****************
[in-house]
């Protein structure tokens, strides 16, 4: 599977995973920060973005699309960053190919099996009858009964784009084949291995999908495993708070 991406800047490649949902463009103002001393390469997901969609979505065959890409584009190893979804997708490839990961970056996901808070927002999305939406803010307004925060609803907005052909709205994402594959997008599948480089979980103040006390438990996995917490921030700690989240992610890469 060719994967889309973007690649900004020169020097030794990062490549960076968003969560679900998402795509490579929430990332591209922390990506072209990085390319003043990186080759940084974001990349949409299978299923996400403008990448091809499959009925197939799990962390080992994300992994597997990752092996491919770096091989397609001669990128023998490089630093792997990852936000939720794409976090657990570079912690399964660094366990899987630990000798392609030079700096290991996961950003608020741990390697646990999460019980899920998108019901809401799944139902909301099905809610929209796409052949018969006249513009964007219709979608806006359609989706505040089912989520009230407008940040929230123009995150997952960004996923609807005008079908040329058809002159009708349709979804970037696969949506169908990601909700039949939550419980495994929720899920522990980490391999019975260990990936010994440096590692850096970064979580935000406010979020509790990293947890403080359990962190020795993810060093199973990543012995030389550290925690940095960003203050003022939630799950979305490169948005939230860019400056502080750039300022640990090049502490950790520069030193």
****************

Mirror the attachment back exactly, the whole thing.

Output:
[in-house]
């Protein structure tokens, strides 16, 4: 599977995973920060973005699309960053190919099996009858009964784009084949291995999908495993708070 991406800047490649949902463009103002001393390469997901969609979505065959890409584009190893979804997708490839990961970056996901808070927002999305939406803010307004925060609803907005052909709205994402594959997008599948480089979980103040006390438990996995917490921030700690989240992610890469 060719994967889309973007690649900004020169020097030794990062490549960076968003969560679900998402795509490579929430990332591209922390990506072209990085390319003043990186080759940084974001990349949409299978299923996400403008990448091809499959009925197939799990962390080992994300992994597997990752092996491919770096091989397609001669990128023998490089630093792997990852936000939720794409976090657990570079912690399964660094366990899987630990000798392609030079700096290991996961950003608020741990390697646990999460019980899920998108019901809401799944139902909301099905809610929209796409052949018969006249513009964007219709979608806006359609989706505040089912989520009230407008940040929230123009995150997952960004996923609807005008079908040329058809002159009708349709979804970037696969949506169908990601909700039949939550419980495994929720899920522990980490391999019975260990990936010994440096590692850096970064979580935000406010979020509790990293947890403080359990962190020795993810060093199973990543012995030389550290925690940095960003203050003022939630799950979305490169948005939230860019400056502080750039300022640990090049502490950790520069030193």